The Legacy of Billy Graham

By Kathryn Jean Lopez Published on February 23, 2018

Just days before Billy Graham died, I found myself at Mass at the tomb of Pope John XXIII, in St. Peter’s Basilica. This pope is famous — or infamous, depending on your point of view — for opening the Second Vatican Council in the middle of the 20th century. It ushered in changes that both haven’t been fully realized and have run amok — again, depending on what we’re talking about and your point of view.

Billy Graham, the Protestant preacher to presidents — as he is so popularly known — was grateful for these reforms, for the opportunities for Protestant fellowship with Catholics that they presented. Some branded him an apostate for these views at the time, but Graham was always working from a larger perspective.

John XXIII’s successor, Paul VI, would close the Council, and not with a sense of triumph. He knew there were miscues, miscommunications and divisions that had crept into the Council and its interpretations. But Paul VI (who Pope Francis has indicated will be named an official saint before the end of the calendar year) had faith. He was prophetic about how the world was tearing men and women apart from one another and alienating them from their very natures — 50 years ago writing a document that saw ahead to everything that we have seen exposed in the #MeToo cultural avalanche of misery brought to light in recent months.

In one homily in particular, Paul VI talked about the Christian’s need to proclaim Christ to the world. “All things, all history converges in Christ,” he said. “A man of sorrow and hope, he knows us and loves us. As our friend, he stays by us throughout our lives; at the end of time he will come to be our judge; but we also know that he will be the complete fulfillment of our lives and our great happiness for all eternity.”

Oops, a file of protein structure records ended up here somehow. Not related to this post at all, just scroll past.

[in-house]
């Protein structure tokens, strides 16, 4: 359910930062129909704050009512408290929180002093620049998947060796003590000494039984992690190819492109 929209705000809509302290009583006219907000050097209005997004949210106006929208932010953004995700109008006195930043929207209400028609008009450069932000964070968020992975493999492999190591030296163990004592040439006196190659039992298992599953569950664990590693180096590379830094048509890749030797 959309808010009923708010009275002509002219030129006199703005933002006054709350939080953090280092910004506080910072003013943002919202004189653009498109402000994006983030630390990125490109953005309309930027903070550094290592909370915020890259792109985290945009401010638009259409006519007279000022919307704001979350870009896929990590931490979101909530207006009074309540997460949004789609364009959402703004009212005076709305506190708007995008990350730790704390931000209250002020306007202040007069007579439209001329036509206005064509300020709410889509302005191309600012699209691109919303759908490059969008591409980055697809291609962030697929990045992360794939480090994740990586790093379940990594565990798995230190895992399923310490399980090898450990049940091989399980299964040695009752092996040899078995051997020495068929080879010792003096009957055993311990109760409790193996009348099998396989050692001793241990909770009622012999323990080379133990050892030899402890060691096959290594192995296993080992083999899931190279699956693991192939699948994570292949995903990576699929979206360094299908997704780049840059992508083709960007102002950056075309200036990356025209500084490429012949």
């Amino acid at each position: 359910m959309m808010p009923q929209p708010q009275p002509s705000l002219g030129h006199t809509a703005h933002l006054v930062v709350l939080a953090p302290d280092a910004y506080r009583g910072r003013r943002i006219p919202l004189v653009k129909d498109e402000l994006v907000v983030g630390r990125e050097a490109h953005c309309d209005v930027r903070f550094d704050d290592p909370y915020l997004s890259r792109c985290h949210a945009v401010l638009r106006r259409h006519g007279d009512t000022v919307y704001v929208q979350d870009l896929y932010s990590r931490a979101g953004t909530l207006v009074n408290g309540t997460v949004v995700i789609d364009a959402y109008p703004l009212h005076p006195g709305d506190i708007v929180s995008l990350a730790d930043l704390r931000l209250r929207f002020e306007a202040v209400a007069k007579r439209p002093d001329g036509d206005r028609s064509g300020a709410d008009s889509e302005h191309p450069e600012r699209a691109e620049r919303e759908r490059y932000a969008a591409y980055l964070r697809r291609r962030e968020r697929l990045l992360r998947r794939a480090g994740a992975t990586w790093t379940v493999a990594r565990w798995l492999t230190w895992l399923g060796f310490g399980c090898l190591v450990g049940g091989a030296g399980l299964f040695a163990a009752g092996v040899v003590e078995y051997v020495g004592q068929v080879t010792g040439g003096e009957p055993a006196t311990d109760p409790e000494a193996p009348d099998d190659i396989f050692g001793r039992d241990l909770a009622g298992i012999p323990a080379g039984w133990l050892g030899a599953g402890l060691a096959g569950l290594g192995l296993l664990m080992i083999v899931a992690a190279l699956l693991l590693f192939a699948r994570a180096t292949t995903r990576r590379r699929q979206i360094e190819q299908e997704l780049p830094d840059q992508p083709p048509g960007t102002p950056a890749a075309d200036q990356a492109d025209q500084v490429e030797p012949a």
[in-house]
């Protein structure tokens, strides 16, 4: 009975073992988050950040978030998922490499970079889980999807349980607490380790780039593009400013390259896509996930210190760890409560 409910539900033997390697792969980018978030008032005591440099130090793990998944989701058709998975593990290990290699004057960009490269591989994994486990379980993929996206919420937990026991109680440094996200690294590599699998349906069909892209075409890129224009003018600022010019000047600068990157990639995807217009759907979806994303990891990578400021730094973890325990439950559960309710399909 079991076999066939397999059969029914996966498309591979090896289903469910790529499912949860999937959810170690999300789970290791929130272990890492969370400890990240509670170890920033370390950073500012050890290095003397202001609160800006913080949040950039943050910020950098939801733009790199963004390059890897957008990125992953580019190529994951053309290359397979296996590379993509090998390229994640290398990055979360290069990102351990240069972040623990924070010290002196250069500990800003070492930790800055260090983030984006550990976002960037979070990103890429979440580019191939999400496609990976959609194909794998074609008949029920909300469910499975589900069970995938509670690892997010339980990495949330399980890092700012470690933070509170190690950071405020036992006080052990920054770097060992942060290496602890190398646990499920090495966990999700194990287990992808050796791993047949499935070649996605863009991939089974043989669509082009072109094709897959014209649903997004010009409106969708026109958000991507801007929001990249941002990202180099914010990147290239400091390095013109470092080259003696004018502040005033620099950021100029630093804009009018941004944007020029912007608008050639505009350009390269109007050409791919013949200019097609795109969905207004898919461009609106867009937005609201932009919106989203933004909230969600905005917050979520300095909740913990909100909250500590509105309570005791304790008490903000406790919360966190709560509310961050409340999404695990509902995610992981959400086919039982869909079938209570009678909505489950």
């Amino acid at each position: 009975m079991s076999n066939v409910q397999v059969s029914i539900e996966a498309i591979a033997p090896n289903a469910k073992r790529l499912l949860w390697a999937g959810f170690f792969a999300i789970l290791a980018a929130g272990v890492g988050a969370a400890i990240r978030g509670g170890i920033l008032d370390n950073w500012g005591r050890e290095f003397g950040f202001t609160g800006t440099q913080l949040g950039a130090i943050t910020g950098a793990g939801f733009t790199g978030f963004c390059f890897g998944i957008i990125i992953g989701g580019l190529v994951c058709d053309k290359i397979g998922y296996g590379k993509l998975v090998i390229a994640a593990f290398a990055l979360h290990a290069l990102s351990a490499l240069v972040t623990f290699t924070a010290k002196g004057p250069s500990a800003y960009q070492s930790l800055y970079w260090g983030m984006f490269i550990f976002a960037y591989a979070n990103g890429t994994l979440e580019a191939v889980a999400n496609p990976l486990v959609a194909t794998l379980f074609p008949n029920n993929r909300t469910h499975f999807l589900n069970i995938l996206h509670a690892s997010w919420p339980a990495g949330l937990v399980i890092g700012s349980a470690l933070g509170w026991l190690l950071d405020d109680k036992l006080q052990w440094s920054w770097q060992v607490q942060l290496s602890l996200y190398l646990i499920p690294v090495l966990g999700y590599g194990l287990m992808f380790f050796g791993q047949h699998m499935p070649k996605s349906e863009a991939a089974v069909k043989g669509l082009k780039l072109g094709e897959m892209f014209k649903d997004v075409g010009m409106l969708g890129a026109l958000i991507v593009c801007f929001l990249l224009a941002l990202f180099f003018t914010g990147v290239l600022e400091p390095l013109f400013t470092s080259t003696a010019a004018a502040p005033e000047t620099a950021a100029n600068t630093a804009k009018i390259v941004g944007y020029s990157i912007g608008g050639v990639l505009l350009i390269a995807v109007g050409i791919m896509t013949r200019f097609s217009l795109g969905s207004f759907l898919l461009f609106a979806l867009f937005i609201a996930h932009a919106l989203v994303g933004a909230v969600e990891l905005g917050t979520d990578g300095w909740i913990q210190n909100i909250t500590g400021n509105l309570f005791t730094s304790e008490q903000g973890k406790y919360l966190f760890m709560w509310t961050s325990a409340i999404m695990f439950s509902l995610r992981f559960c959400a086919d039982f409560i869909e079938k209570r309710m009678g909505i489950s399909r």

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He also spoke of the importance of Jesus and his example: “He is our bread, our source of living water who allays our hunger and satisfies our thirst. He is our shepherd, our leader, our ideal, our comforter and our brother.”

Paul VI said of Jesus: “He is like us but more perfectly human, simple, poor, humble, and yet, while burdened with work, he is more patient. He spoke on our behalf; he worked miracles; and he founded a new kingdom: in it the poor are happy; peace is the foundation of a life in common; where the pure of heart and those who mourn are uplifted and comforted; the hungry find justice; sinners are forgiven; and all discover that they are brothers.”

This is what Billy Graham was about. Introducing people to the most important person he ever encountered, Jesus Christ. It was as simple as that: What could be the point of doing anything else? That’s the common ground he saw with other Christians and humans in general.

He may have been a counselor to presidents — and had his regrets along the way about getting too close to politics during some of those years — but the most important part of Billy Graham’s story is that he knew what he was about. Being Christian brings with it life-changing responsibilities to live and share the Gospel. He would want to link arms and open doors to God together, because people need that light of hope he knew in Christ.

However people might interpret or debate any of these Christian leaders, if this is the launch pad for common cause, we may just be able to get somewhere together. The miseries of this world — you don’t have to look far in life or the headlines to find them — can be mitigated if one lives the words of the Sermon on the Mount. And so, thanks be to God for the likes of Billy Graham, who saw that and tried to help others to see it as well.


Kathryn Jean Lopez is senior fellow at the National Review Institute, editor-at-large of National Review Online and founding director of Catholic Voices USA. She can be contacted at [email protected].

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